Kenny cuts the bones from lamb chops quickly and precisely, without splinters; when I try, the blade wobbles in the air and the chops look like I’ve hit them with a hammer. “You need practice on this,” he says redundantly. “Lots of practice.” Still, at least I’m fit for the basics of engagements in the butcher’s shop — carting stuff around. Aren’t I?
It’s mid-afternoon and most of the deliveries are in, but some reorganisation of fridges is always required. I grab a box of beef from the shelf, hoik it onto my shoulder and the years and illusions fall away. It’s not the weight, which is just a matter of balance, or the cold, which was kind of refreshing on a hot day. It’s the understanding that in this context, just as it was when I was 11, carrying boxes is pretty much all I’m good for.
Since I left my dad’s employ, I’ve edited magazines and interviewed some of the most famous people in the world. I’ve been harangued by Courtney Love and I’ve written the odd thing that has, in a tiny way, shifted the direction of pop music. Here, I’m just in the way. Some pillock struggling with a cardboard box; the most useless person in the room.
Lurching into the fridge and jamming the box into its designated place, I ask my dad, who’s been watching my efforts with mild amusement, if he ever really thought I’d stay in the job. He just laughs.
“No, I didn’t think you would. You hated it, you weren’t cut out for it. But we were never trying to get you into the business. We were teaching you about work, and what work is really like.” He flashes the death’s head grin again. “We were making a man of you…”
In the back kitchen of the shop, Kenny and Stanley have fallen into the same natter I remember from when I was a kid: chitchat, biz-talk, the gossip of the meat trade, who’s up and who’s down, the warding away of doom by talking about it.
They consider the false nature of the middle-class food revolution. “Jamie Oliver and all these TV chefs only broadcast [about] stuff that’s not selling,” says Kenny. “It’s always scrag end of neck or the knuckle end, stuff that ordinary people don’t want. The FSA must be telling them what do to…”
They discuss how hard it is to get staff like you used to. Young kids are too mollycoddled and the older recruits are too bolshie and concerned about their benefits. Kenny has stuck with the same team for years.
And they talk about bloodcurdling accidents from the old days. The lad in my dad’s shop who decided to grip a lamb to his body while butchering it instead of chopping it on the block, and put the knife through his femoral artery (he nearly died). The old colleague of Kenny’s who used to perform pull-ups in the fridge and ended up hanging by the nose from a steel S-hook. “That’s all gone now,” says Ken, almost wistfully. “Health and safety. You only have accidents if you don’t follow the rules these days. We’ve got stab vests on now, and chain-mail gloves.”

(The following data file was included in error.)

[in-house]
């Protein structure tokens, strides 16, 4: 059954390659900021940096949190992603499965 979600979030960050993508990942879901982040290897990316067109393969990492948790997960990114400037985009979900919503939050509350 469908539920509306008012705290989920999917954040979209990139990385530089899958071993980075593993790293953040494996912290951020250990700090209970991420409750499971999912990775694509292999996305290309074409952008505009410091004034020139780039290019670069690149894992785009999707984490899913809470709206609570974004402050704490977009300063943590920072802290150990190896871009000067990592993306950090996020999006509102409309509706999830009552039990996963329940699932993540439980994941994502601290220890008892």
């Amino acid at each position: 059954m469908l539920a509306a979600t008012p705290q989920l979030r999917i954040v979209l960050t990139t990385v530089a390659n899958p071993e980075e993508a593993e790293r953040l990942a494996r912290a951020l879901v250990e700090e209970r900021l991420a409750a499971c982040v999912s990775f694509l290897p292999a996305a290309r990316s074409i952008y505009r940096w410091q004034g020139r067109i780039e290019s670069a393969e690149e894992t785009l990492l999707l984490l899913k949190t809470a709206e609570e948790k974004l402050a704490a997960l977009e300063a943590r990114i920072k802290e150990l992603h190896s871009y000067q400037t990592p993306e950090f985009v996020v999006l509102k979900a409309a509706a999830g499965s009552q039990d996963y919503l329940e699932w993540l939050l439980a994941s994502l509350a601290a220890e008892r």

Most of all, they talk about working for yourself. My dad had a proper job once, in an accountant’s office. He was bored stiff. After six weeks, he gave it up and went in with his own father, himself a butcher who owned the shop where 20 years later I’d end up as the Saturday lad. Stan opened his own shop on Utting Avenue, Anfield, on 14 January 1964. My mum and her friends leafletted the area on opening day and they had customers queuing out of the door from the very beginning, drawn in by that neon sign.
They never stopped: from the Sixties when it was impossible not to make money, through the Seventies when the supermarkets arrived, into the Eighties when Liverpool’s economy evaporated and the Nineties when it was all about holding on. They wouldn’t give up, not for bank managers or petty officials or work-to-rule binmen or disloyal staff or anyone else. The reason was simple. “Working for other people?” says Stanley. “I didn’t like that.”
I think this is what I got out of the shop. I can’t butcher a fore of beef or bone out a leg of pork – although I can clean a chicken and link sausages – but I know how to work. Or rather, like my dad, I don’t know how not to work. If I’m idle, I get tetchy and I start to feel guilty.
Most parents dream of their kids taking over the family firm. Mine dreamed of us doing something else. Now two of us are journalists and one is a commercial illustrator. That filthy backyard, those bloodstained boards and my parents’ mind games all worked their trick on us. So now, with the fee from this story, I’m going to take my mum and dad out for a satellite dish-sized steak each. The meat game owes them that, at least.